Our overall muscle tone and posture have a profound effect on not only our stress response, but on our overall health and vitality. Far from being simply a feel-good temporary stopgap, when combined with a holistic self-care plan, massage is one of the tools which can teach us awareness of what our body is telling us. Are the shoulders hunched up, constricting the breath and causing muscles of neck and chest to compensate for the lack of diaphragm breathing? Are head and neck dropped forward, as is so often the case from doing sedentary work at a computer, further straining the muscles of the neck and back? Are the shoulders hunched and rounded, compressing the upper chest and restricting breathing? Becoming aware of and listening to our body is a key step to vitality and longevity. When we take care of ourselves, we have more vitality, think more clearly, are more effective – and experience better quality of life.
Preparation for Your Stress Management Massage
In order to get the optimum effect from your massage, it is ideal to use moist heat just before the massage – a hot shower, steam room or hot tub. After the massage, exercise lightly, barely enough to break a sweat. This is not a workout, but more like a “cool down”. The idea here is to simply get the blood flowing through the muscle tissue, which will allow the kidneys to filter out the metabolic wastes that the massage has moved out of the tissue. Good blood flow will bring in fresh oxygen to those tension areas. It is the healthy level of oxygenation that is healing to the tissue, and this is a key factor in healing injured muscle tissue. Often this is a gentle feeling of warmth in the area, along with increased suppleness and mobility. After the “cool down”, get in the moist heat again; a hot bath with two cups of Epsom salts will have a wonderful effect, and when used within a few hours of the massage, will increase the benefit from the massage. A half-dozen or so drops of lavender, juniper or eucalyptus essential oil diluted in a tablespoon of vegetable oil can be added to the hot bath for an even more beneficial effect. An herbal tea such as chamomile, catnip, skullcap, passion flower or Valerian may promote relaxation and sleep. Very rarely, a person may be allergic to a plant, even though it is natural, so make sure you have tried it previously so as not to interfere with the massage treatment should you be allergic. Chamomile in particular, while wonderfully and gently relaxing, is without side effects for most people, but is a member if the same family as ragweed and those sensitive to that may find that chamomile will trigger an allergic reaction.
Communication With Your Massage Therapist
One of the great assumptions having to do with massage and pain, is that the more pressure, the better. So often we thing that the more pain, the more gain. Or, being in pain or feeling a high level of stress, we believe that this requires an aggressive massage to overcome the feeling of being imprisoned by the bands of tension. On the contrary; aggressive or stimulating techniques must be used very sparingly when there is a high level of stress, as too much stimulation can potentially aggravate the stress reaction. For this reason, deep tissue not used for treatment of auto immune conditions such as fibromyalgia or rheumatoid arthritis. Remember, pain is stressful, and delivering additional significant pain will only reenforce the tension; powerful fight or flight muscles will simply tighten up in defense. Trigger point therapy is very effective; but only after the muscles have been well warmed either by massage such as Swedish technique, or by application of heat packs. On a pain scale of 0-10, where 0 is no pain, the pressure should not exceed 5-6 range; what can be described as “a good hurt”. Often you can actually feel the muscle relax, or sense a feeling of warmth or gentle stimulation. In this case, the body is utilizing the massage treatment well, and the amount of pressure is effective. Once the muscle groups begin to relax, the massage therapist will be able to gradually work in deeper. It is said to be similar to “peeling an onion”; a progressive restoration of the muscle to a healthy condition.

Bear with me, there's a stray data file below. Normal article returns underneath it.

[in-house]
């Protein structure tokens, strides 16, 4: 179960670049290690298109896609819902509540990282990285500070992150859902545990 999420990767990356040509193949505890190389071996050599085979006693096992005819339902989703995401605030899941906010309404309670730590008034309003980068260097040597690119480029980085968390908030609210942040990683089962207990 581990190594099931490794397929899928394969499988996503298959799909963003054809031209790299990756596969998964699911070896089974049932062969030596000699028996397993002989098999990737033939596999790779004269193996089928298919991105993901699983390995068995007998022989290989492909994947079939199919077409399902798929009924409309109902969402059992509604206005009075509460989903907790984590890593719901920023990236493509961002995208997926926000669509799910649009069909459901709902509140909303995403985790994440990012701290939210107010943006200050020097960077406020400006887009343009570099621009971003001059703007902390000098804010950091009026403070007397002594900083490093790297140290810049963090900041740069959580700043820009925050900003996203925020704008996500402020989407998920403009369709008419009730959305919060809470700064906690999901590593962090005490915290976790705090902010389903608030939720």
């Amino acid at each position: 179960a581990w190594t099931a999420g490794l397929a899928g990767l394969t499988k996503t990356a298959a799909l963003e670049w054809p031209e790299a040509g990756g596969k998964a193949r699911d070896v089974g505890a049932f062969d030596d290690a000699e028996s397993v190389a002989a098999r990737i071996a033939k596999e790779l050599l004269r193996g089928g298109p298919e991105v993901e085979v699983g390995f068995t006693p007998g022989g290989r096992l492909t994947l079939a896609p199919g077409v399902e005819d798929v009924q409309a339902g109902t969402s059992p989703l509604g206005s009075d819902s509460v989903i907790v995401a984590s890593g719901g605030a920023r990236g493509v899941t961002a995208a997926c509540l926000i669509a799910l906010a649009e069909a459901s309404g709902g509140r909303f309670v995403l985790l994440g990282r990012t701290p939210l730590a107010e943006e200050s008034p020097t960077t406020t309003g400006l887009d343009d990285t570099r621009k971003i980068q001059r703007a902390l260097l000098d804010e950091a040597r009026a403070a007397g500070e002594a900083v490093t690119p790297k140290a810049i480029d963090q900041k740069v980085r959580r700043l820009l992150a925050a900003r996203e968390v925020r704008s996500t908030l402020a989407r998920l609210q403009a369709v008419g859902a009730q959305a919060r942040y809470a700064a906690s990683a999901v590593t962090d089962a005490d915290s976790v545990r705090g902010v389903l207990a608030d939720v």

Following Up – Your Self Care Plan
For stress and tension conditions that have gone on for perhaps months, or perhaps even built up over a period of years, in the case of chronic pain and tension, scheduling a series of three to four massages is the most effective way to begin to correct the problem. There needs to be a reasonable interval between massages, if you have discussed a treatment plan with your therapist for a series of three massages, once a week or every other week would be a good plan, and then evaluate your progress. Once you have experienced significant improvement, you can schedule a regular maintenance massage as a valuable tool for self-care. Many find that a regular maintenance massage scheduled for once or twice a month brings a noticeable improvement in overall fitness and feeling of well-being. Athletes, dancers, and others who have very physical lifestyles will often get a massage on a weekly basis.
Yoga, Tai Chi or Qi Gong are extremely helpful wellness practices, essentially acting as a whole-body massage from within each time you practice. A simple and effective practice for stress reduction is progressive contraction followed by relaxation, described in Dr. Herbert Benson’s classic book, “The Relaxation Response”, discovered by Dr. Benson and his associates at Harvard Medical School. A simple technique that takes only minutes to learn, it starts at the feet by contracting the muscles of the feet for a second or two, then relaxing those muscles while exhaling. Then, move on to each section of the body -calves, thighs, gluteal, chest, neck, etc.; contracting and then relaxing while exhaling. For help in beginning a self-care routine, a class or workshop is invaluable; once you have developed confidence and experienced the increase in vitality, you can practice at home. For those times when we do fall off practice, as does happen, the best antidote is to go back to a good class or workshop where we can benefit from the the instructor’s knowledge and the energy of the group.